Description: We report high-resolution measurements of electron impact excitation and ionization cross sections for the Na-like ions Kr{sup 25+} and Xe{sup 43+}. Ions with ionization states centered on the Na-like configurations were produced in an electron beam ion trap (EBIT) using electrons with energies below the L shell ionization thresholds. The Na-like ions were exposed to an electron beam with an energy between 3 and 7 keV. The Na- and Ne-like ions were then extracted and their intensities measured as a function of the electron beam energy. Theoretical ionization cross sections were calculated using relativistic distorted wave methods. Complex resonance structures that appear in the computed cross sections are observed in the experimental results. These results are the first experimental observation of resonant-excitation-double-autoionization (REDA) in highly charged high-Z ions.
Date: September 28, 1994
Creator: Schneider, D.; Dewitt, D.; Knapp, D.A.; Reed, K.J. & Chen, M.H.
Partner: UNT Libraries Government Documents Department

A fast beam-ion instability

Description: Mutually driven transverse oscillations of an electron beam and residual gas ions may result in a fast transverse instability. This effect arises either during a single pass of a train of electron bunches or it is caused by ionization electrons oscillating within a single positron bunch. In both cases, the beam oscillations grow exponentially with an exponent proportional to the square root of time. In this report, instability rise times are calculated analytically and compared with computer simulations. The effect considered could be a significant limitation in many future designs.
Date: June 1, 1995
Creator: Zimmermann, F.; Raubenheimer, T.O. & Stupakov, G.
Partner: UNT Libraries Government Documents Department

Recent experiments on near-threshold electron-impact excitation of multiply charged ions

Description: Some recent measurements of excitation of multiply charged ions by electrons studied in beam-beam experiments are highlighted. The emphasis is on absolute total cross sections measured with the merged electron-ion beams energy-loss (MEIBEL) technique, although some results obtained with the crossed-beams fluorescence method are also presented. The MEIBEL technique allows the investigation of optically-allowed and forbidden transitions with sufficient energy resolution, typically about 0.2 eV, to resolve resonance structures in the cross sections. Results from the JILA/ORNL MEIBEL experiment on dipole-allowed transitions in several ions demonstrate the success of various theoretical methods in predicting cross sections in the absence of resonances. Comparisons of R-matrix calculations and measured cross sections for spin-forbidden transitions in Mg-like Si{sup 2+} and Ar{sup 6+}, however, show that further refinements to the theory are needed in order to more accurately predict cross sections involving significant contributions from dielectric resonance`s and interactions between neighboring resonances.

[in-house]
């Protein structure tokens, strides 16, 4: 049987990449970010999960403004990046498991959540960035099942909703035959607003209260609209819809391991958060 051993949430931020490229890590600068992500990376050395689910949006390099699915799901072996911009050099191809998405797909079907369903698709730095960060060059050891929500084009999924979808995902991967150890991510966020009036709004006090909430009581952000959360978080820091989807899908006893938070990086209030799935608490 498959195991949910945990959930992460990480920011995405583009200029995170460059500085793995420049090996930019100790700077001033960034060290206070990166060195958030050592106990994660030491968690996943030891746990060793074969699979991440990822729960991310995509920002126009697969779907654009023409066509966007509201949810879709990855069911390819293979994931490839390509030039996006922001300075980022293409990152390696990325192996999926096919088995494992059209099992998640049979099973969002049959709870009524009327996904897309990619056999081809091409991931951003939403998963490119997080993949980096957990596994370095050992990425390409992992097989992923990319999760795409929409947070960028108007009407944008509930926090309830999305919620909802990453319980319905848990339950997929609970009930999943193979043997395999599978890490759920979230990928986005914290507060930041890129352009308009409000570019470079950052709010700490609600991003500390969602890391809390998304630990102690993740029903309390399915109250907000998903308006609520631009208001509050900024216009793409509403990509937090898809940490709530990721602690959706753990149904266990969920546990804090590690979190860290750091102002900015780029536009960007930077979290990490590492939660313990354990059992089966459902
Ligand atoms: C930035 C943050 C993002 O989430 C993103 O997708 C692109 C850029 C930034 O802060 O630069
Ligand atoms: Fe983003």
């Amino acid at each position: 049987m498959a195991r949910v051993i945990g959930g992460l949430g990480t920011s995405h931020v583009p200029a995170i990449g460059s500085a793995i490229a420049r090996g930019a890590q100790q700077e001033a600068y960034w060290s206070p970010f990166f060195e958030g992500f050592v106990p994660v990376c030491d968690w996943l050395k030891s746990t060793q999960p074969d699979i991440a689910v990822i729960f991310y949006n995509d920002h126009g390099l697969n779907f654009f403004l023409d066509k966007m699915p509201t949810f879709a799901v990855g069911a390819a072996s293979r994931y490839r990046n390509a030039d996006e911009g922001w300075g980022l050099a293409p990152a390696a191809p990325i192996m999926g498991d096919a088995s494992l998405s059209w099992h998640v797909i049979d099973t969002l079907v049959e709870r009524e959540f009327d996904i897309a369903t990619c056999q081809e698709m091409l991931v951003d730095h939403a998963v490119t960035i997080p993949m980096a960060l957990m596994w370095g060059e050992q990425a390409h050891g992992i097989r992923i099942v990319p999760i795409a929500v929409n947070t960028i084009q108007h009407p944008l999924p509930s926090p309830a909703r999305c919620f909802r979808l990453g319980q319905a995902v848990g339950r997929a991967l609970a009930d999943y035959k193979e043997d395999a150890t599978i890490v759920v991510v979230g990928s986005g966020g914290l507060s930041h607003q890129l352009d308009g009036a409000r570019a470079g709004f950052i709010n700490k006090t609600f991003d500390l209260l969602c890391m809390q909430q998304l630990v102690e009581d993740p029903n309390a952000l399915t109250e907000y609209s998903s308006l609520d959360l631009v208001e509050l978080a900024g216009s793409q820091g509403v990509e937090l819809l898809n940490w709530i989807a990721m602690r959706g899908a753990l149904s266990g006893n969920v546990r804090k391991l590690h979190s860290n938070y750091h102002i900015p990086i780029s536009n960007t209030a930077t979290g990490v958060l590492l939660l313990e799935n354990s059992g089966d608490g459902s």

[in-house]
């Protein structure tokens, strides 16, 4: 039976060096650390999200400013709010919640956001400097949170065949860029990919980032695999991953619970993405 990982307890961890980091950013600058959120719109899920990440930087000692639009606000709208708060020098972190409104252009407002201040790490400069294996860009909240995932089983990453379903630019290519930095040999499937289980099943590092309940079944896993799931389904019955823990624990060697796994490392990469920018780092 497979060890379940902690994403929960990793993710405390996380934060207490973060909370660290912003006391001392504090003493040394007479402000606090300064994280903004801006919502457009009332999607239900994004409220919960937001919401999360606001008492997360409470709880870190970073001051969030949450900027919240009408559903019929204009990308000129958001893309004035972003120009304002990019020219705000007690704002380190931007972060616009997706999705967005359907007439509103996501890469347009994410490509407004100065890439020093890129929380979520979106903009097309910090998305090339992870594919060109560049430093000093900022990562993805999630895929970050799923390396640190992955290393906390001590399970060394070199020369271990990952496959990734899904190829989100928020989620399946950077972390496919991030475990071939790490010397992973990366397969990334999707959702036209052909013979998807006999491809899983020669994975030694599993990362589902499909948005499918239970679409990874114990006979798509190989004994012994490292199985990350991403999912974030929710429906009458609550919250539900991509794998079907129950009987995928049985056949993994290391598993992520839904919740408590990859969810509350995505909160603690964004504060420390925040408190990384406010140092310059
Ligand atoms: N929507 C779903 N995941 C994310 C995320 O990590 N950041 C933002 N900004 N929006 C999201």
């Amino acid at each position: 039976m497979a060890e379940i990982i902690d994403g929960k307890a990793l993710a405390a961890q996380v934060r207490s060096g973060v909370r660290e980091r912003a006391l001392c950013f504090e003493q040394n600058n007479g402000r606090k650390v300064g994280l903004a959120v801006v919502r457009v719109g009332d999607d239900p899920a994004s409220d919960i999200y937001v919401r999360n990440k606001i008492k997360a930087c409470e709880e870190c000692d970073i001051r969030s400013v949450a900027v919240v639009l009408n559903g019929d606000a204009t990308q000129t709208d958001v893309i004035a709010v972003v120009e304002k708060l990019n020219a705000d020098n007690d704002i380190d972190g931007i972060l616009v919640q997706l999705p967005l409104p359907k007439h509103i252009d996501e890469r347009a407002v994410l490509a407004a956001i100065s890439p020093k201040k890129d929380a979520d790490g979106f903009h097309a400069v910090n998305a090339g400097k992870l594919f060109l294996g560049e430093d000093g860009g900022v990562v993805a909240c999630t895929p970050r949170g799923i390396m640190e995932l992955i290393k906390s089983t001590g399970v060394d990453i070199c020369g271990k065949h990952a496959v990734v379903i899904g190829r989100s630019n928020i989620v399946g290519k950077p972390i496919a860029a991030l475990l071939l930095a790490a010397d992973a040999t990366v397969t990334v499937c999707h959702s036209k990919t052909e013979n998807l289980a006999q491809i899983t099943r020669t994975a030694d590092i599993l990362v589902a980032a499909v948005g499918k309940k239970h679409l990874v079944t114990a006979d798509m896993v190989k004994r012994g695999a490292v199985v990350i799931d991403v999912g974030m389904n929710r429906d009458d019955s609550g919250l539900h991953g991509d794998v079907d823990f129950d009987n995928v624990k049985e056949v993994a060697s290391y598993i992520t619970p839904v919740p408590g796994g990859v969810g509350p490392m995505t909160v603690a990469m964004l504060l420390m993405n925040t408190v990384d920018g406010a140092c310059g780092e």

Date: April 1, 1998
Creator: Bannister, M.E.; Djuric, N.; Woitke, O.; Dunn, G.H.; Chung, Y.S.; Smith, A.C.H. et al.
Partner: UNT Libraries Government Documents Department

Plasma discreteness effects in the presence of an intense, ultrashort laser pulse

Description: Discrete effects of the plasma irradiated by an ultrashort, intense laser pulse are investigated. Although, for most plasmas of interest, the damping of the laser pulse is due to collective plasma effects, in certain regimes the energy absorbed in the plasma microfields can be important. A scattering matrix is derived for an electron scattering off an ion in the presence of an intense laser field.
Date: March 1, 1996
Creator: Savchenko, V.I. & Fisch, N.J.
Partner: UNT Libraries Government Documents Department


Description: In this talk, we discussed the physics case for an eA collider. We emphasized the novel physics that might be studied at small x. The interesting physics at intermediate x's has been discussed elsewhere [3]. Plans for an electron-ion collider include, as a major part of the program, the possibility of doing polarized electron-polarized proton/light ion scattering. A discussion of the combined case for high energy electron nucleus and polarized electron-polarized proton scattering will be published separately [66].
Date: September 14, 2001
Partner: UNT Libraries Government Documents Department